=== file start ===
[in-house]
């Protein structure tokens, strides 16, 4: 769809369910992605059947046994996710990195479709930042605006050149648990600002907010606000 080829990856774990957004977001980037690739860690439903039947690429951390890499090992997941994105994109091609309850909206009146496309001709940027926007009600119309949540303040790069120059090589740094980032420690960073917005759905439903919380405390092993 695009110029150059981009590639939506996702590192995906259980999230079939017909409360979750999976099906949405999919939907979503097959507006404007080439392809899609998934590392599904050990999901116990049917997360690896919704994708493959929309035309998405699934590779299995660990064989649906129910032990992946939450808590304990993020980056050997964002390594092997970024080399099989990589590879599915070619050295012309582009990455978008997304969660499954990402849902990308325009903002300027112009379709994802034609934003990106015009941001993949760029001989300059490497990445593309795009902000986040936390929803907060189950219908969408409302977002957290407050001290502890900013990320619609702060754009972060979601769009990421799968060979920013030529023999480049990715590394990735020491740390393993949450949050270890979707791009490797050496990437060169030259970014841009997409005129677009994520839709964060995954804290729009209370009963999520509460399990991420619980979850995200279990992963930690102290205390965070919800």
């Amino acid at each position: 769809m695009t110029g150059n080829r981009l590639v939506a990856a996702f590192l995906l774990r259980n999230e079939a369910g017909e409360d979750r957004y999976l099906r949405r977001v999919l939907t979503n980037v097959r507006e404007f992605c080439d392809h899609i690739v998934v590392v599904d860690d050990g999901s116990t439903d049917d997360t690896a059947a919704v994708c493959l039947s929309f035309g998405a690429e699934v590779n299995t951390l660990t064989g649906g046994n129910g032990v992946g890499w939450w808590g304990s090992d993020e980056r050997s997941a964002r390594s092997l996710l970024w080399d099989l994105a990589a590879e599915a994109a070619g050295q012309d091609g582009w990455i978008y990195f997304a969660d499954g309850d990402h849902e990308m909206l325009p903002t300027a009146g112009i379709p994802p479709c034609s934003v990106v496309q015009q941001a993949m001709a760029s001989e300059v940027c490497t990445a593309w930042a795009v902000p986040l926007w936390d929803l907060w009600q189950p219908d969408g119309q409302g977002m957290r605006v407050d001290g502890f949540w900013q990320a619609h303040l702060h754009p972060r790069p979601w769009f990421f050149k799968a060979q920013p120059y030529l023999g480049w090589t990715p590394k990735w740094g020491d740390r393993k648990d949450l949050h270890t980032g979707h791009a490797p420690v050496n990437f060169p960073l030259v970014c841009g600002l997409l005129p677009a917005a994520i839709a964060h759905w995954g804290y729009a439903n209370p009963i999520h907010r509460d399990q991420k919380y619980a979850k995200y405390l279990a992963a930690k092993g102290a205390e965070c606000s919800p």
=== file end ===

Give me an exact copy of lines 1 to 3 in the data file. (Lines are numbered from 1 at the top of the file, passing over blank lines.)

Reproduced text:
[in-house]
């Protein structure tokens, strides 16, 4: 769809369910992605059947046994996710990195479709930042605006050149648990600002907010606000 080829990856774990957004977001980037690739860690439903039947690429951390890499090992997941994105994109091609309850909206009146496309001709940027926007009600119309949540303040790069120059090589740094980032420690960073917005759905439903919380405390092993 695009110029150059981009590639939506996702590192995906259980999230079939017909409360979750999976099906949405999919939907979503097959507006404007080439392809899609998934590392599904050990999901116990049917997360690896919704994708493959929309035309998405699934590779299995660990064989649906129910032990992946939450808590304990993020980056050997964002390594092997970024080399099989990589590879599915070619050295012309582009990455978008997304969660499954990402849902990308325009903002300027112009379709994802034609934003990106015009941001993949760029001989300059490497990445593309795009902000986040936390929803907060189950219908969408409302977002957290407050001290502890900013990320619609702060754009972060979601769009990421799968060979920013030529023999480049990715590394990735020491740390393993949450949050270890979707791009490797050496990437060169030259970014841009997409005129677009994520839709964060995954804290729009209370009963999520509460399990991420619980979850995200279990992963930690102290205390965070919800």
């Amino acid at each position: 769809m695009t110029g150059n080829r981009l590639v939506a990856a996702f590192l995906l774990r259980n999230e079939a369910g017909e409360d979750r957004y999976l099906r949405r977001v999919l939907t979503n980037v097959r507006e404007f992605c080439d392809h899609i690739v998934v590392v599904d860690d050990g999901s116990t439903d049917d997360t690896a059947a919704v994708c493959l039947s929309f035309g998405a690429e699934v590779n299995t951390l660990t064989g649906g046994n129910g032990v992946g890499w939450w808590g304990s090992d993020e980056r050997s997941a964002r390594s092997l996710l970024w080399d099989l994105a990589a590879e599915a994109a070619g050295q012309d091609g582009w990455i978008y990195f997304a969660d499954g309850d990402h849902e990308m909206l325009p903002t300027a009146g112009i379709p994802p479709c034609s934003v990106v496309q015009q941001a993949m001709a760029s001989e300059v940027c490497t990445a593309w930042a795009v902000p986040l926007w936390d929803l907060w009600q189950p219908d969408g119309q409302g977002m957290r605006v407050d001290g502890f949540w900013q990320a619609h303040l702060h754009p972060r790069p979601w769009f990421f050149k799968a060979q920013p120059y030529l023999g480049w090589t990715p590394k990735w740094g020491d740390r393993k648990d949450l949050h270890t980032g979707h791009a490797p420690v050496n990437f060169p960073l030259v970014c841009g600002l997409l005129p677009a917005a994520i839709a964060h759905w995954g804290y729009a439903n209370p009963i999520h907010r509460d399990q991420k919380y619980a979850k995200y405390l279990a992963a930690k092993g102290a205390e965070c606000s919800p």